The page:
Readersforum's Blog

November 30, 2012

Writer Ann Patchett’s bookstore thrives in digital age

By Bob Minzesheimer

When novelist Ann Patchett opened a bookstore here in her hometown a year ago, she wondered if she was “opening an ice shop in the age of Frigidaire.”

One year later, Parnassus Books is thriving in an age of e-books when ordering and reading is a click away and browsing takes on a new digital meaning.

As the store celebrates its first anniversary this month, Patchett says, “People might not use ice to refrigerate anymore, but that doesn’t mean they don’t still want some ice in their scotch and in their tea. There is still a real place for ice. And when the power is out, we are mighty grateful for a bag of the stuff.”

Parnassus doesn’t sell ice. It does sell books, $2 million worth in the past year. Most were the old-fashioned kind, paper and ink.

Ask Patchett, 48, if she’s bucking a trend, and she defiantly says, “We are the trend.”

Until early last year, she had been busy enough just writing novels. Six in all, including her 1992 debut, The Patron Saint of Liars, set at a home for unwed mothers, and Bel Canto starring an American opera singer held hostage by Latin American terrorists, which won the PEN/Faulkner Award in 2001.

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November 22, 2011

Nashvillians Flock to Patchett’s Grand Opening

Filed under: Bookshops — Tags: , , , , — Bookblurb @ 4:10 pm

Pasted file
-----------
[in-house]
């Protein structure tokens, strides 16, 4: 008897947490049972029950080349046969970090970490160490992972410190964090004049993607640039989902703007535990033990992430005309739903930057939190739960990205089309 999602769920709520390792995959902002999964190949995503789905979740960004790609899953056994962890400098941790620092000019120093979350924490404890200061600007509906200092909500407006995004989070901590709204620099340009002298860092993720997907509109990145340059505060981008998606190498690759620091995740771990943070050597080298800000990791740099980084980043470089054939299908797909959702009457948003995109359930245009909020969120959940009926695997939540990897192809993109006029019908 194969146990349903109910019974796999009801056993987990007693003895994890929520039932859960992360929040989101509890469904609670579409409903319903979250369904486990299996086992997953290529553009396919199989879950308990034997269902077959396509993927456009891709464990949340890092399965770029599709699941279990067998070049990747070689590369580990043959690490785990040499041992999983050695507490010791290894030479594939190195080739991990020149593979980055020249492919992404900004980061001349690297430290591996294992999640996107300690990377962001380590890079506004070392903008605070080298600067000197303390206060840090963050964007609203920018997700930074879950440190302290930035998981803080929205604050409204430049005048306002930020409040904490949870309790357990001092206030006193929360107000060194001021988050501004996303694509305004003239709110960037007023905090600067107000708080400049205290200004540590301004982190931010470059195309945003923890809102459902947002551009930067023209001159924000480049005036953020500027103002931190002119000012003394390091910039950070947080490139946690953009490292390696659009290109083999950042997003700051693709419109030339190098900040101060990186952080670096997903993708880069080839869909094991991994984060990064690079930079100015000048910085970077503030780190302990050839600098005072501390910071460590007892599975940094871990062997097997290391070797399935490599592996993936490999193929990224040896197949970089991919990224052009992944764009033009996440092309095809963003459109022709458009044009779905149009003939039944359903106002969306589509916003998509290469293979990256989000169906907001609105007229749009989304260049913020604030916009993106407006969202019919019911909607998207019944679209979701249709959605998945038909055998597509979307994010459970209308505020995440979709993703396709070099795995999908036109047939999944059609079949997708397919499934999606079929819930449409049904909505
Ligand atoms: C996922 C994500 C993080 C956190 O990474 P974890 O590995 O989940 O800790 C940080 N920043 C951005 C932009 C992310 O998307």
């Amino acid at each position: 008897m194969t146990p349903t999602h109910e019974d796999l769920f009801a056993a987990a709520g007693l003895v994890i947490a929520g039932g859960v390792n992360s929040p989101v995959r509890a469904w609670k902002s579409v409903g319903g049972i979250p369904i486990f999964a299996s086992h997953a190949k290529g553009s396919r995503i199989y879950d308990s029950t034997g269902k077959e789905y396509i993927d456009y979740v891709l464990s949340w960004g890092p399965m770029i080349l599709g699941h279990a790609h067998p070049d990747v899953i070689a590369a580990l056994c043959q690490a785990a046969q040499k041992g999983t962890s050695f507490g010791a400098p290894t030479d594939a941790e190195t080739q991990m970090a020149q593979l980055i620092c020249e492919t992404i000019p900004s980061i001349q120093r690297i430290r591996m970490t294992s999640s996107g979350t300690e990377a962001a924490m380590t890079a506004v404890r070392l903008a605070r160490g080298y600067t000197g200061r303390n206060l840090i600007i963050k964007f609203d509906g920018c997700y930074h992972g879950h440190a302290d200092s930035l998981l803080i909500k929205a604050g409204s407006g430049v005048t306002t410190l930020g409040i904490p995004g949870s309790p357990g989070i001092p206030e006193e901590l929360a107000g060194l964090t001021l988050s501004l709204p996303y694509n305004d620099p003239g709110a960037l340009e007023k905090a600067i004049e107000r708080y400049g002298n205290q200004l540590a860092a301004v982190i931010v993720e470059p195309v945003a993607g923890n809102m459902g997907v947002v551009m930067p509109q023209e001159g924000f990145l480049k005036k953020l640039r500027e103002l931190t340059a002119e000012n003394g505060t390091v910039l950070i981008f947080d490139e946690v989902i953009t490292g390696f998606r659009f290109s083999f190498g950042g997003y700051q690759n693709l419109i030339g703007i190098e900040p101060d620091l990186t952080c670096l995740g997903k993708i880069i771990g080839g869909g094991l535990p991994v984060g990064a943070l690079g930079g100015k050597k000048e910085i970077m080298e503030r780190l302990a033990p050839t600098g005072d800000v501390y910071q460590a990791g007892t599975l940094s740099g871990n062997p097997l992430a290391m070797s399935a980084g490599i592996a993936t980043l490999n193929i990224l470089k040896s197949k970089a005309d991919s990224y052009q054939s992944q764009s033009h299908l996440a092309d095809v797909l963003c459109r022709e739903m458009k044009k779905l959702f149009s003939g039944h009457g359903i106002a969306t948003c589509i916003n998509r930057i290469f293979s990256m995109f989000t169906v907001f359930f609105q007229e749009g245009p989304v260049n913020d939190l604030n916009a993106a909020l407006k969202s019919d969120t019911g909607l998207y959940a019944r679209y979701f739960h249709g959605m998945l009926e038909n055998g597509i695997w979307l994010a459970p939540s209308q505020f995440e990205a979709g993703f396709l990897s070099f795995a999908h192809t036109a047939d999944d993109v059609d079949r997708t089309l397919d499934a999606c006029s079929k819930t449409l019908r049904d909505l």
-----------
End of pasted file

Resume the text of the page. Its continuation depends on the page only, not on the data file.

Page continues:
By Shanna Sanders

In an opening celebration this past Saturday, Nashville, Tenn. was introduced to Parnassus Books, an independent bookstore co-owned by best-selling Nashville author Ann Patchett (State of Wonder) and Karen Hayes, a veteran of Random House and Ingram. Nashville has been suffering a dearth of quality, new-title bookstores after losing its two major book outlets, Davis Kidd and Borders. With the shuttering of Borders, and the nearest Barnes & Noble 20 miles out of town, Nashville native Patchett decided to fill the breach with a small, community-centric bookstore, which quickly became one of the most hotly-anticipated bookstore openings of the year.

“I wanted to recreate the kind of bookstore that I went to when I was growing up,” Patchett told PW at the grand opening event. “No fluorescent lights, not a superstore, no escalators. Where the emphasis is on staff instead of square footage.”

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